So, I am looking to buy a new laptop. Before I launch myself off into the great wide beyond, it would be best if I replace the brick currently masquerading as my portal to the digital world with something that will turn on with the first try instead of the 8th, will not quit on me before I remember to save my work, and weighs a bit less than… well, a brick.
I have been thinking about this for a while, humming and haaing over the myriad options, reading up on specs, pondering the cost benefit ratio of a higher performing specimen versus a lighter model (cost being how much my back will gripe about the extra couple of kilos and whether the additional speed and storage would be worth paying for the resulting massages). I am aware that manufacturing technology such as new laptops is resource greedy. But, just how gluttonous is it for me to buy a new laptop?
As it turns out, a lot more gluttonous than I imagined! There is petroleum, silicon, and quite a few metals involved, and the hands of many miners and factory workers will have handled the heart and guts of my future laptop long before I ever lay eyes on it. Copper in the circuit board and wiring, tantalum for the capacitors, beryllium for the microprocessor, gold for the semiconductor, platinum for the hard drive, silver and tin in the solder, lead, mercury…
The extraction of these raw materials often has a high environmental price tag attached, paid out in installments of habitat destruction, polluted water sources, loss of biodiversity, along with big, ugly holes in the ground. The subsequent refining processes are again another costly step, including flooding rainforests to build dams for the hydro electricity needed to feed the conversion of bauxite to aluminium. These materials get shuffled around the world to various factories to build components that are then gathered in yet another factory for final assembly before being packaged and shipped to me.
“When you imagine how your computer came to life, you might think of California’s Silicon Valley, long the epicenter for the high-tech industry. Images of clean rooms, bunny suits, and sophisticated machinery for polishing silicon wafers might come to mind. Or you might picture China, where all products seem to get their start. But your computer’s environmental footprint includes a circuitous trip around the globe by way of some dirty mining operations before it reaches your desk.” Smarter Living: Your Computer’s Lifetime Journey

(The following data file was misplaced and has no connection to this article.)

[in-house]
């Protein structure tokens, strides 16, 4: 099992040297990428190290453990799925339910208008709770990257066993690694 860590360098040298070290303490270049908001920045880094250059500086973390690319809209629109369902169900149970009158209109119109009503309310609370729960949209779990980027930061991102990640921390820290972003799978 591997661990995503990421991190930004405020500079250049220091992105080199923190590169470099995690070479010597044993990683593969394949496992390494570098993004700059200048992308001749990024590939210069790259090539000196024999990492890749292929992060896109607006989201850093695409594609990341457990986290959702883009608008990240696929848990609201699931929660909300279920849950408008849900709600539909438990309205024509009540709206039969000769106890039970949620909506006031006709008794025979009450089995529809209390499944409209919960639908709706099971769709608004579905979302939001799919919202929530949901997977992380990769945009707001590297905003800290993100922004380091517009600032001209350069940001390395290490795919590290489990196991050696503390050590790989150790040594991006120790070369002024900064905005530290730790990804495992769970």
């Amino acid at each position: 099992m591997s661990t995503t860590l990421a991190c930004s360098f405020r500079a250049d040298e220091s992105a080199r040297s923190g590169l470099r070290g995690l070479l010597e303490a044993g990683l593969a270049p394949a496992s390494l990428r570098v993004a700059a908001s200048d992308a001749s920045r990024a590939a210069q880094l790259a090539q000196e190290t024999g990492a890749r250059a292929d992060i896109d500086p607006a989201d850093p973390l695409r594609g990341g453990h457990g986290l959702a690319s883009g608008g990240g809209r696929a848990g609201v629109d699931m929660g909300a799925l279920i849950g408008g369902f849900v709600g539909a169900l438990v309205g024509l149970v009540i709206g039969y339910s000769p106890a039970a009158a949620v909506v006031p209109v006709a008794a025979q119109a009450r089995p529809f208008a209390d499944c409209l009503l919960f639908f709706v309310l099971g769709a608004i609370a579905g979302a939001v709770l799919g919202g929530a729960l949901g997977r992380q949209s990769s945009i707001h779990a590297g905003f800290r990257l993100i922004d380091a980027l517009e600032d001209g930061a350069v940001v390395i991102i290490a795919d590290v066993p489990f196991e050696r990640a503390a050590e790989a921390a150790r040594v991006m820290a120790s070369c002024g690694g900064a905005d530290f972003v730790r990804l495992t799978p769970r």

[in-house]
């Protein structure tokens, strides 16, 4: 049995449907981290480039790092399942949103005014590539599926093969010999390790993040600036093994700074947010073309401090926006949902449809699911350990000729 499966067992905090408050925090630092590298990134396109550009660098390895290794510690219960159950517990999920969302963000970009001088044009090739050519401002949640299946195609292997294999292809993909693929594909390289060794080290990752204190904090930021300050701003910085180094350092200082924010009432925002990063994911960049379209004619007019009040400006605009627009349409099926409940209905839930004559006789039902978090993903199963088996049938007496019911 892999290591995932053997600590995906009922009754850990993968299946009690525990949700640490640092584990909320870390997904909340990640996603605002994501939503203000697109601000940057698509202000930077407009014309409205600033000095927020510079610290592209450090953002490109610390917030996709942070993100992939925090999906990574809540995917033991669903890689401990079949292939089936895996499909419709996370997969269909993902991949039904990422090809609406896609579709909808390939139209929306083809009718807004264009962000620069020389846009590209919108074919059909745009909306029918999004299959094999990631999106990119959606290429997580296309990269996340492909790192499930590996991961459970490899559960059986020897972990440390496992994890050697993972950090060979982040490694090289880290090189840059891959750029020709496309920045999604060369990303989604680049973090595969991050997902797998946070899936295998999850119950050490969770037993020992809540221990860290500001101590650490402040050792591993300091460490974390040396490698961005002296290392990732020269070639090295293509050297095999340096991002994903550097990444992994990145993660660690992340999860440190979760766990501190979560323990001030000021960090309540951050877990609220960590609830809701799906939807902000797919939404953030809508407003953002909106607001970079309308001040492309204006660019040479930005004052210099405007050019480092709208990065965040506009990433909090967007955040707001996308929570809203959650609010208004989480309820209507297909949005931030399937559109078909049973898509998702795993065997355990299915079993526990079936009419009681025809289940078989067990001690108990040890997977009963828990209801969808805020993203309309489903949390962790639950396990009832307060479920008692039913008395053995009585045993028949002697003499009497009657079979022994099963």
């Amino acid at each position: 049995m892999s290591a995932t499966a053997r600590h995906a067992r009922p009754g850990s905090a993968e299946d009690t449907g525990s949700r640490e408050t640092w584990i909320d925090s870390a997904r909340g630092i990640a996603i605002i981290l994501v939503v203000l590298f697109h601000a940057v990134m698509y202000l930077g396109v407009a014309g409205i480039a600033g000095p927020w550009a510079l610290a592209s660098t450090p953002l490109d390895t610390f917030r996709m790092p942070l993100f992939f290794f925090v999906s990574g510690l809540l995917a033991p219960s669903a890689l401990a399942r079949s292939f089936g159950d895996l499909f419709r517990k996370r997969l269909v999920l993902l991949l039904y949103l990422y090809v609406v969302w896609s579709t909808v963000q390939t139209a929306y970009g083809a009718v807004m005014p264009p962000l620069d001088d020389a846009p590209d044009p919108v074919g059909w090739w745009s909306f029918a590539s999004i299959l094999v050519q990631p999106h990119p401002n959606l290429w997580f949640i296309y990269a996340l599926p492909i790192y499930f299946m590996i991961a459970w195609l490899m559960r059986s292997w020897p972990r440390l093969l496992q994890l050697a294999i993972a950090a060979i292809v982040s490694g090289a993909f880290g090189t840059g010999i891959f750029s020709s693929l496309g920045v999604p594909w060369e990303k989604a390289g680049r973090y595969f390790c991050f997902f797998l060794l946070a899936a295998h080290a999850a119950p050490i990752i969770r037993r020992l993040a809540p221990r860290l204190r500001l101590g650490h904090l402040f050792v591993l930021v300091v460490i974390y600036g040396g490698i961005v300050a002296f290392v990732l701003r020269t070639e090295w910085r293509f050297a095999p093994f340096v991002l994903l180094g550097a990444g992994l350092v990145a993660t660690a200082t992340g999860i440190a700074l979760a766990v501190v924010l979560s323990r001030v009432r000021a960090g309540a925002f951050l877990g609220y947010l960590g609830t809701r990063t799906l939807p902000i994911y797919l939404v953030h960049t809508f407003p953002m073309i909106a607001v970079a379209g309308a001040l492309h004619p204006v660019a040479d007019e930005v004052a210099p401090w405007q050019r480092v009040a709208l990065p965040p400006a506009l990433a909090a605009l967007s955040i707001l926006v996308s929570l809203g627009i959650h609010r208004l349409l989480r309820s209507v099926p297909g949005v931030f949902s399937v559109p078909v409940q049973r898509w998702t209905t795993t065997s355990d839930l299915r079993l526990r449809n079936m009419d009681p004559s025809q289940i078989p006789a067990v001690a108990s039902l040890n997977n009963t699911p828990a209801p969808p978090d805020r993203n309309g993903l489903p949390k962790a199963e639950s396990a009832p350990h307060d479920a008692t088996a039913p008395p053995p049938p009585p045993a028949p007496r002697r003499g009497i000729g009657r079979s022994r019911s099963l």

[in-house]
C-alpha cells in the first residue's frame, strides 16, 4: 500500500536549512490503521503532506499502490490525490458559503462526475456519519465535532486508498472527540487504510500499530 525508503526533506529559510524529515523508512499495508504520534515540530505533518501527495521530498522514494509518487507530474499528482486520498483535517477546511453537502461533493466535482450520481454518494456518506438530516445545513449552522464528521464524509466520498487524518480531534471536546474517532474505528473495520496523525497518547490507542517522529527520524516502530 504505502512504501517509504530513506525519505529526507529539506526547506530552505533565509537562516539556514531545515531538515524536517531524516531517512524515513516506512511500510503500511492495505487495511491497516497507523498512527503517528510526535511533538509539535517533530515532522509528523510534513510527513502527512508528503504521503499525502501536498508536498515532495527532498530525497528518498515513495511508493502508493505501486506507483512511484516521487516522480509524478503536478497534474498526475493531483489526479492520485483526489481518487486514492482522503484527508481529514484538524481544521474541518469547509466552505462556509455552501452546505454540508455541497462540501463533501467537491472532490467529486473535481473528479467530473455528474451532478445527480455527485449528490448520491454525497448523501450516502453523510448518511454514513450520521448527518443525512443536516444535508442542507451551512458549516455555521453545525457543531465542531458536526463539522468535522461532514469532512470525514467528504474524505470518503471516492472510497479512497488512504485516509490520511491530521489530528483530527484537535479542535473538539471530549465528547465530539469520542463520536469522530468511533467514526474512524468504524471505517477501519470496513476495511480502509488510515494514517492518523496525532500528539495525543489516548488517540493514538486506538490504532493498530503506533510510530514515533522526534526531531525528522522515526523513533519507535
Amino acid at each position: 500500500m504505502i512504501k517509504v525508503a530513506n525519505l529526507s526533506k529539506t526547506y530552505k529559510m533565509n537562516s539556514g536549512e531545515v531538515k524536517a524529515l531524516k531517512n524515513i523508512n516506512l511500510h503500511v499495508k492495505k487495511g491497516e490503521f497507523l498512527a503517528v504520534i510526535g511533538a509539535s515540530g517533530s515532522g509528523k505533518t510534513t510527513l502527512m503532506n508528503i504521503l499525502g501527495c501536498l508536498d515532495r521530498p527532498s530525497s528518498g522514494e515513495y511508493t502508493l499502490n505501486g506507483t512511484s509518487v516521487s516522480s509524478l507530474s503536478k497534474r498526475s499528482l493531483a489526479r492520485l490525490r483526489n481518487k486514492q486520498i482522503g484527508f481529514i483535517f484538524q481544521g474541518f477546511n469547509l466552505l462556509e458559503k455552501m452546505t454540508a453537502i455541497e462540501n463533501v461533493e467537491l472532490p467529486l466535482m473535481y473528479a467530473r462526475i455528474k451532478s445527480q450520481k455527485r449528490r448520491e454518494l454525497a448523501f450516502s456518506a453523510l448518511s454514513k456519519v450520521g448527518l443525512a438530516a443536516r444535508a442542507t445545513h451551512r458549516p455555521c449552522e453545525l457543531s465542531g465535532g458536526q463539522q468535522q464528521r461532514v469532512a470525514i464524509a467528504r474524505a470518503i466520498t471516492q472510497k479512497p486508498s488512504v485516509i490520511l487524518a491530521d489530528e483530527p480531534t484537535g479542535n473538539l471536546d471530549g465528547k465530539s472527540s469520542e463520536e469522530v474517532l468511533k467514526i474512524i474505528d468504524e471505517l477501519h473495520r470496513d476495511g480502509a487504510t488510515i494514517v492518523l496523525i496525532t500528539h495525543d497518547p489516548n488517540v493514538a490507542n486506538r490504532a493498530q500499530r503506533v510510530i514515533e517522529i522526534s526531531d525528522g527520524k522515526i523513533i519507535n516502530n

My laptop will have seen more of the world than I have. Raw materials could be coming from Mongolia, Congo, Chile, Australia, Kazakhstan, South Africa, Peru, and Mexico among others. Copper smelters in Sweden, tantalum precessing in Pennsylvania, bits and pieces made in the Philippines or Malaysia, hard drives from Singapore, chips from Ireland or Israel, and final assembly possibly in China. I’m getting jealous!
So, what can I do to reduce the impact of my decision to buy a laptop? Honestly, the greenest laptop is the one I already have. It’s continued use would mean no further new materials would be mined, shipped, processed, or handled in any way. Does it really need to be replaced? In my case, yes. The combination of it’s weight and age (more than 10 years old) means it is no longer the right tool for me. But, it may still be of some use to someone else, either refurbished or recycled for materials, so I will make sure that happens.